Illustration for article titled Of whirlpools and Charybdis — lets talk about vortex physics

Charybdis was a maiden-turned-giant whirlpool in "The Odyssey" who sucked ships down to their deaths. Sounds tragically unscientific, but this ancient Greek epic got one thing right - how vortex physics work.


Originally Charybdis was a beautiful naiad, the daughter of Poseidon, who was punished for angering the gods. It's tough to feel sympathy for her, though, since unlike people who angered the gods by being born, being pretty, or weaving, she went around flooding villages to claim Zeus's territories. That's just dumb.

As punishment she was turned into a hideous, perpetually thirsty monster. She lay on the bottom of the ocean and every day she would try to drink the whole thing. Sucking down that much water caused a whirlpool that would drag down ships.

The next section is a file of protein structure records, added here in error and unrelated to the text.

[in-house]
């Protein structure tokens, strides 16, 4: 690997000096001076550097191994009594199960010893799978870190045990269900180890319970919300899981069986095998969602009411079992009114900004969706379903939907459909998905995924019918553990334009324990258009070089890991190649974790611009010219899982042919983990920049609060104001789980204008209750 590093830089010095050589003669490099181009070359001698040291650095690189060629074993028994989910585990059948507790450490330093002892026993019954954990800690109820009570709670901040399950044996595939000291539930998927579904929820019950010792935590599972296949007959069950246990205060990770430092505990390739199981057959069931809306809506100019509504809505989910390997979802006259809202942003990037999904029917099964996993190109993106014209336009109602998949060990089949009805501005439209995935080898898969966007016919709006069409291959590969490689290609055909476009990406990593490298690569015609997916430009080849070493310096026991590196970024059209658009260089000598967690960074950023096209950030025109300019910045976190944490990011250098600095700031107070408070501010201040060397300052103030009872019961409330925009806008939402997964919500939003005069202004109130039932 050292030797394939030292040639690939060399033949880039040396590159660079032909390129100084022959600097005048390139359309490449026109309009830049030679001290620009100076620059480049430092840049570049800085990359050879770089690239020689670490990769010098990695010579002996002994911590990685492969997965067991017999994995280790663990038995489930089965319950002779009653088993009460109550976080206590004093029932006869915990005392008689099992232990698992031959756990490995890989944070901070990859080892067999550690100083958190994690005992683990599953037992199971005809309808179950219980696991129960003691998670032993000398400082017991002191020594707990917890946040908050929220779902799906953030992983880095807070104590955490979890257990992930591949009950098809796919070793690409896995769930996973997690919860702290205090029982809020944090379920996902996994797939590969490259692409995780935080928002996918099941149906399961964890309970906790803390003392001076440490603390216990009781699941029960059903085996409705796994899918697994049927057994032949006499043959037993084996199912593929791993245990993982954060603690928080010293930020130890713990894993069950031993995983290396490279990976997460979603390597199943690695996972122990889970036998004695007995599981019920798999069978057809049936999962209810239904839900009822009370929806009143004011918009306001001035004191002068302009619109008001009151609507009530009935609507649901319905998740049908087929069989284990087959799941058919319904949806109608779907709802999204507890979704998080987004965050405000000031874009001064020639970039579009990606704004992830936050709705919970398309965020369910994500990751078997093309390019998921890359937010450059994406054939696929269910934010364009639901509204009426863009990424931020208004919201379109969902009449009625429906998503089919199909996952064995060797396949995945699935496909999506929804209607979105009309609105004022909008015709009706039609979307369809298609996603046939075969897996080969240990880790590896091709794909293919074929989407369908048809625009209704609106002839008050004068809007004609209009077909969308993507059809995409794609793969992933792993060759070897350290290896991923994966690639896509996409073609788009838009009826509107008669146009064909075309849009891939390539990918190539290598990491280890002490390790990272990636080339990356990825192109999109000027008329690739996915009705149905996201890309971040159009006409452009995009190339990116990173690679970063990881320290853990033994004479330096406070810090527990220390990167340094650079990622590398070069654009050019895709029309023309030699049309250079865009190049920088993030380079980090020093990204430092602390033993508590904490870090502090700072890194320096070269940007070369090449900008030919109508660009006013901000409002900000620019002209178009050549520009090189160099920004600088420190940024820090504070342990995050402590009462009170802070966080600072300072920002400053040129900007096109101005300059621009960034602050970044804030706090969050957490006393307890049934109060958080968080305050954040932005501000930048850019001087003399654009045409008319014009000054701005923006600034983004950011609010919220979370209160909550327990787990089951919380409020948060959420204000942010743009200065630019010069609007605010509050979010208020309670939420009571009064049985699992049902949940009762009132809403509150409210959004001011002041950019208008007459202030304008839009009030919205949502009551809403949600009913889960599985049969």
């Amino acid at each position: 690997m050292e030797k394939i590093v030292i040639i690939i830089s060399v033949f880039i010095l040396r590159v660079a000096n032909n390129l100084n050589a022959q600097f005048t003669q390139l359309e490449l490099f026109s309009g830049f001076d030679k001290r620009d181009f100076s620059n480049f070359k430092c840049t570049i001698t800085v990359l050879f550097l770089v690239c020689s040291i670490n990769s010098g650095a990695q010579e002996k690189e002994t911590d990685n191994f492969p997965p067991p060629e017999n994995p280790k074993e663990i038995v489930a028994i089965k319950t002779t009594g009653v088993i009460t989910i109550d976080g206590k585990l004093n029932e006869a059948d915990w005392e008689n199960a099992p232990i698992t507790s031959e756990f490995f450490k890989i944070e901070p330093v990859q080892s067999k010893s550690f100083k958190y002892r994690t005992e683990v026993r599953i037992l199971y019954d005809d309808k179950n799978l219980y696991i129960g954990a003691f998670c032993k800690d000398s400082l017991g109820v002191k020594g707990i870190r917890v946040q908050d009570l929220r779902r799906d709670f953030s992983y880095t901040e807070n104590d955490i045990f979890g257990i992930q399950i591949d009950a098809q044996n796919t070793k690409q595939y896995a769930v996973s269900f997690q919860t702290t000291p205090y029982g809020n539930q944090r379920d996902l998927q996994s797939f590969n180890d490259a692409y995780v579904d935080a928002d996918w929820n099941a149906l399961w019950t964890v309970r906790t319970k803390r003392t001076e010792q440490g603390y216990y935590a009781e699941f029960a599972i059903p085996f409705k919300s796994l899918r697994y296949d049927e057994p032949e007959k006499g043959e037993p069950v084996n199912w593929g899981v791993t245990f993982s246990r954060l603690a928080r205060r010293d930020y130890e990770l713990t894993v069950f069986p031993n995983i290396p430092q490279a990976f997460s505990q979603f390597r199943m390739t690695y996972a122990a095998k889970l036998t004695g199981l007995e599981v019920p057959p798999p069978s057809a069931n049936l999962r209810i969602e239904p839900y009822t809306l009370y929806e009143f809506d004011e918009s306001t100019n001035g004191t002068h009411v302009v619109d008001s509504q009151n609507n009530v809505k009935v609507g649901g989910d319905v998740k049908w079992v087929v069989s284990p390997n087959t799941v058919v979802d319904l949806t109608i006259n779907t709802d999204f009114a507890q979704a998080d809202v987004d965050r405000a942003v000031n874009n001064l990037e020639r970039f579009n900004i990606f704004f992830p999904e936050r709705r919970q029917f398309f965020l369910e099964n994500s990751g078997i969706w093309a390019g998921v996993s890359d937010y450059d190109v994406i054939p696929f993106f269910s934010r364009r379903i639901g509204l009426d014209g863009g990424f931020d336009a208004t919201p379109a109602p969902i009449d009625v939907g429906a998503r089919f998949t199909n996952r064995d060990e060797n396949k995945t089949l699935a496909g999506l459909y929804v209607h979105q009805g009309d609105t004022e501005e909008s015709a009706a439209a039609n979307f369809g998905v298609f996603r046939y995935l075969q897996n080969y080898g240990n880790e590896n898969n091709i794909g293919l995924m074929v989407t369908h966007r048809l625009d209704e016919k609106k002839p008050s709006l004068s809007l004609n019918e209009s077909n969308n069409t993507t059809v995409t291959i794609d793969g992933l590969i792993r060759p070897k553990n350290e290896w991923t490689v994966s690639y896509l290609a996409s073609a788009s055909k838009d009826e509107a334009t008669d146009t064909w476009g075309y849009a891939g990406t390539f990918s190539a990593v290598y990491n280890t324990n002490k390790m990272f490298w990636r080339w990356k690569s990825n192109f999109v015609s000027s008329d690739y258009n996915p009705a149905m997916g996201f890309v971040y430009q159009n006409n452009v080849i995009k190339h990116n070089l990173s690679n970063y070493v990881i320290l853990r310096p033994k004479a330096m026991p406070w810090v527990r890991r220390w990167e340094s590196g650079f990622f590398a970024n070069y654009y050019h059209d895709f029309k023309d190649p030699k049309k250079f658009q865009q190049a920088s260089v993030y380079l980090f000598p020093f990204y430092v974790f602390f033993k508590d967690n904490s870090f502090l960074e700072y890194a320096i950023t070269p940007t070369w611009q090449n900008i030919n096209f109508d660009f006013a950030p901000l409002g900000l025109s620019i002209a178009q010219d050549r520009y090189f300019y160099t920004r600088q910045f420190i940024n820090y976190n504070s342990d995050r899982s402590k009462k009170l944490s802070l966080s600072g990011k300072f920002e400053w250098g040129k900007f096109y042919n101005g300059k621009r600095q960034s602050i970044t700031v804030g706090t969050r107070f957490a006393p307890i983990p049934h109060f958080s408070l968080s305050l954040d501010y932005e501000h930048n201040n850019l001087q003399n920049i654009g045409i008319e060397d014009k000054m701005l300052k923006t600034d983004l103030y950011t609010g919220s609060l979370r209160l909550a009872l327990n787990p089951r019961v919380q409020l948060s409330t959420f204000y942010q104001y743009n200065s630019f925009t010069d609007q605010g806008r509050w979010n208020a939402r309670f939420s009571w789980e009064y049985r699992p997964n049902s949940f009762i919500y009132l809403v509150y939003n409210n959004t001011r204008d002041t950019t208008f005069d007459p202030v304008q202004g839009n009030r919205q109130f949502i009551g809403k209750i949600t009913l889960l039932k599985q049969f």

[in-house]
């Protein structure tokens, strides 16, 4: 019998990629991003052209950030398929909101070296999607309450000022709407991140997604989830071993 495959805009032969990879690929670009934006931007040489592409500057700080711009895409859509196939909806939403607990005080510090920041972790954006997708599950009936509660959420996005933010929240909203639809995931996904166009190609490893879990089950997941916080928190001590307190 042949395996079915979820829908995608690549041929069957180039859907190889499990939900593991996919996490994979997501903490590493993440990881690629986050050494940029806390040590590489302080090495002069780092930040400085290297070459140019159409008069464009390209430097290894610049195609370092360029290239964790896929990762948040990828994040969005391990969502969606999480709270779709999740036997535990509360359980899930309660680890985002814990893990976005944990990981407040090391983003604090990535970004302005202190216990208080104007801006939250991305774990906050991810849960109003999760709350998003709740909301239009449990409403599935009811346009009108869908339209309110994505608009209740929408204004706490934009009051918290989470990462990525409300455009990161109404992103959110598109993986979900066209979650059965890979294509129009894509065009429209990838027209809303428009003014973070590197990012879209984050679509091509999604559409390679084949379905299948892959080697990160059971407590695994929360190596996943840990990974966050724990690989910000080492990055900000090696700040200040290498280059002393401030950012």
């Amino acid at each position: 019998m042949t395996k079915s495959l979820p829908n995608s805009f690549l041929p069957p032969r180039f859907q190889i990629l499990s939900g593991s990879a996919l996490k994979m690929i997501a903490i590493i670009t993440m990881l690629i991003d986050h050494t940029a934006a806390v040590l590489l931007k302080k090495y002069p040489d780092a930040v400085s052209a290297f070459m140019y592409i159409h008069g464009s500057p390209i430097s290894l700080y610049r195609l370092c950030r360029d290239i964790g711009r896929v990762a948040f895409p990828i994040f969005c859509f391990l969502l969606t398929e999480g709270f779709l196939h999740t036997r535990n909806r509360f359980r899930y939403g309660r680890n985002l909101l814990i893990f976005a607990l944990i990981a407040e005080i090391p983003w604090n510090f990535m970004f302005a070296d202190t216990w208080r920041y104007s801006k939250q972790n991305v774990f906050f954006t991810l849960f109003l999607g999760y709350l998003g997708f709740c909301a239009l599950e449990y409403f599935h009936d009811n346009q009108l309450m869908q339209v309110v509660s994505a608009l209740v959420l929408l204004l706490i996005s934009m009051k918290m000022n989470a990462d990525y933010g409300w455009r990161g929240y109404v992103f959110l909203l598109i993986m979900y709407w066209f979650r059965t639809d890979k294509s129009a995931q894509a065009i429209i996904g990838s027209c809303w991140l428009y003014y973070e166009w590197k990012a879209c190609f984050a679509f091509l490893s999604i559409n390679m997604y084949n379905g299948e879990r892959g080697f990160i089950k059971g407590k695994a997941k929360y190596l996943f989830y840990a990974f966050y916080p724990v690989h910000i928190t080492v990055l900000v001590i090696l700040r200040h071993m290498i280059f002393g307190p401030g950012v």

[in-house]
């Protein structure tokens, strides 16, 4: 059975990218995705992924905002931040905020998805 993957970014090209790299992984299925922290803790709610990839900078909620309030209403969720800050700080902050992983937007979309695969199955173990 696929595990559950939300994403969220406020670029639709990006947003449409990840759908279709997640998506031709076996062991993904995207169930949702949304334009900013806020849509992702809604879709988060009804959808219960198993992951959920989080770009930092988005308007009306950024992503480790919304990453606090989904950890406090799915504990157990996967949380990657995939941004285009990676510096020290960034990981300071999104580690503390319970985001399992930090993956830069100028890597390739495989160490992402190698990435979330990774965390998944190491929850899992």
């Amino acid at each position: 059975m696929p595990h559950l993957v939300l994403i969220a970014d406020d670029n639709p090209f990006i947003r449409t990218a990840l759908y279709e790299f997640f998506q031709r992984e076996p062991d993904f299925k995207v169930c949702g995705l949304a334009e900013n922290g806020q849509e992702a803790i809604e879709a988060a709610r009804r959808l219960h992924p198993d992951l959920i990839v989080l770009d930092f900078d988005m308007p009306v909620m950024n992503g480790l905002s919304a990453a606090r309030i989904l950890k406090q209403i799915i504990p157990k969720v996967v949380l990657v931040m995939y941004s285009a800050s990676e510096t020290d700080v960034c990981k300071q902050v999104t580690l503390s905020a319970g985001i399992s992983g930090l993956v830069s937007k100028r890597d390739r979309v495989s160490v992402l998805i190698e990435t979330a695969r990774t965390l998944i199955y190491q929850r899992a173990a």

Physics-wise, the ancient Greeks got it right. The first step to creating a decent whirlpool is taking the bottom out of the container. Or, at least, a part of the bottom.

Two things will generally happen. The water will rush downwards, and the air (or other material) below will rush up. This could happen just by the air bubbling up, accompanied by rude noises, and the water glugging down in fits and spurts. However, under the right conditions, whirlpools form.

The water, when tumbling down into the hole, doesn't necessarily tumble straight in. The entire pool of water is affected, and some of it will not go directly down the hole. Instead it rushes toward the hole and gets muscled slightly off to one side, either by other water or by air escaping upwards, its momentum making it overshoot the mark. It's still being drawn back to the hole though, so it gets drawn back and sideways. If it overshoots again, it's drawn back and sideways again. Eventually it starts circling.

Once water starts circling, it pulls and pushes other water along with it. Soon even water that isn't subject to an immediate downward pull can get drawn into whirlpool. One of the most spectacular examples is Lake Peigneur.

When an oil-drilling team on the lake hit a salt mine beneath it, the ensuing whirlpool sucked up not only the water, but a good bit of the land around it as well. Puts Charybdis to shame.


[Via How Stuff Works.]

Top image by William Pye.


Share This Story

Get our newsletter